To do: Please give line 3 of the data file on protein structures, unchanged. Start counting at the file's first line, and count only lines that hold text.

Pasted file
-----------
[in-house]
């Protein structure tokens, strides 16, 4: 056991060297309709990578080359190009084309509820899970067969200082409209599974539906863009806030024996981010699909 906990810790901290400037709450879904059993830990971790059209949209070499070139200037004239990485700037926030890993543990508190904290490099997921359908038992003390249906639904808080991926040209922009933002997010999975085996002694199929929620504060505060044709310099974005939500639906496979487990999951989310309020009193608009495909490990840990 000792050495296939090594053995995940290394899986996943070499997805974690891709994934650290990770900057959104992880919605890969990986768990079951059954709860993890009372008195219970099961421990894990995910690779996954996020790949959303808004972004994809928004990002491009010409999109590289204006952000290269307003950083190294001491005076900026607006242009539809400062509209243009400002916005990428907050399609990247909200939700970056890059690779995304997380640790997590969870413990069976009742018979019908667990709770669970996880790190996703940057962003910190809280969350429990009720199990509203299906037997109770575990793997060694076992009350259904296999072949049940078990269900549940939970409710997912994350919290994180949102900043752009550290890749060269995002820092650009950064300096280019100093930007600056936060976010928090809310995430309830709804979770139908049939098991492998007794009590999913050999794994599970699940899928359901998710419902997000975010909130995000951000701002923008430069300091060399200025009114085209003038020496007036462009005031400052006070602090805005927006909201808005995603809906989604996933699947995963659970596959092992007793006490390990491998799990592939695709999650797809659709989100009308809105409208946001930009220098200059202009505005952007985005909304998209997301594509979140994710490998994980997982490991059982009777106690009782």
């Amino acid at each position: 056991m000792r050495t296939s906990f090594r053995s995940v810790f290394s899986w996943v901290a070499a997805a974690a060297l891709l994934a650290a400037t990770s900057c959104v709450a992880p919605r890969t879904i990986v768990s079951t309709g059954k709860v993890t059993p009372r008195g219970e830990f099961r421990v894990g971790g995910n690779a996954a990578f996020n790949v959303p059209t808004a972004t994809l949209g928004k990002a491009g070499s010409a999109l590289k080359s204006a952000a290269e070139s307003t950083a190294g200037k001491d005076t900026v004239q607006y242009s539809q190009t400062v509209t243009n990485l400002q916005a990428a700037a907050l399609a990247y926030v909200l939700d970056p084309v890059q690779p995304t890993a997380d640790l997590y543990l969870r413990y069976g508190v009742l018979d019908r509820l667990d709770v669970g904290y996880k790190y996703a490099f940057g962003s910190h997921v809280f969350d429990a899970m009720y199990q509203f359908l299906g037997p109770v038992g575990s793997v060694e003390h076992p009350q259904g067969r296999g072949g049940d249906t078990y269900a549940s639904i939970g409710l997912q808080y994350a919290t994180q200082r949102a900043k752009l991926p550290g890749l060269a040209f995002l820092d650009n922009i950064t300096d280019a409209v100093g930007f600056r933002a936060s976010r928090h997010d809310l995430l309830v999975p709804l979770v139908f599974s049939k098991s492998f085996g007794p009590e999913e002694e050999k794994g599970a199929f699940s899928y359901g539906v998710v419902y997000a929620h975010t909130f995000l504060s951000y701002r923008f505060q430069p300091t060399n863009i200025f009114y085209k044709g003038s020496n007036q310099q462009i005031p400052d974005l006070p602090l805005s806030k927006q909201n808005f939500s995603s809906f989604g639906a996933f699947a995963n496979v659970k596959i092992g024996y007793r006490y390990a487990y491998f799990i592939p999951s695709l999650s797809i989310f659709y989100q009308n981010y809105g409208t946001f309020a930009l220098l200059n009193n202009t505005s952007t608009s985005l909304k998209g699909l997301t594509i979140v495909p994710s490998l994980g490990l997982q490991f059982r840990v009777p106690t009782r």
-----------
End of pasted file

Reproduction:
């Amino acid at each position: 056991m000792r050495t296939s906990f090594r053995s995940v810790f290394s899986w996943v901290a070499a997805a974690a060297l891709l994934a650290a400037t990770s900057c959104v709450a992880p919605r890969t879904i990986v768990s079951t309709g059954k709860v993890t059993p009372r008195g219970e830990f099961r421990v894990g971790g995910n690779a996954a990578f996020n790949v959303p059209t808004a972004t994809l949209g928004k990002a491009g070499s010409a999109l590289k080359s204006a952000a290269e070139s307003t950083a190294g200037k001491d005076t900026v004239q607006y242009s539809q190009t400062v509209t243009n990485l400002q916005a990428a700037a907050l399609a990247y926030v909200l939700d970056p084309v890059q690779p995304t890993a997380d640790l997590y543990l969870r413990y069976g508190v009742l018979d019908r509820l667990d709770v669970g904290y996880k790190y996703a490099f940057g962003s910190h997921v809280f969350d429990a899970m009720y199990q509203f359908l299906g037997p109770v038992g575990s793997v060694e003390h076992p009350q259904g067969r296999g072949g049940d249906t078990y269900a549940s639904i939970g409710l997912q808080y994350a919290t994180q200082r949102a900043k752009l991926p550290g890749l060269a040209f995002l820092d650009n922009i950064t300096d280019a409209v100093g930007f600056r933002a936060s976010r928090h997010d809310l995430l309830v999975p709804l979770v139908f599974s049939k098991s492998f085996g007794p009590e999913e002694e050999k794994g599970a199929f699940s899928y359901g539906v998710v419902y997000a929620h975010t909130f995000l504060s951000y701002r923008f505060q430069p300091t060399n863009i200025f009114y085209k044709g003038s020496n007036q310099q462009i005031p400052d974005l006070p602090l805005s806030k927006q909201n808005f939500s995603s809906f989604g639906a996933f699947a995963n496979v659970k596959i092992g024996y007793r006490y390990a487990y491998f799990i592939p999951s695709l999650s797809i989310f659709y989100q009308n981010y809105g409208t946001f309020a930009l220098l200059n009193n202009t505005s952007t608009s985005l909304k998209g699909l997301t594509i979140v495909p994710s490998l994980g490990l997982q490991f059982r840990v009777p106690t009782r």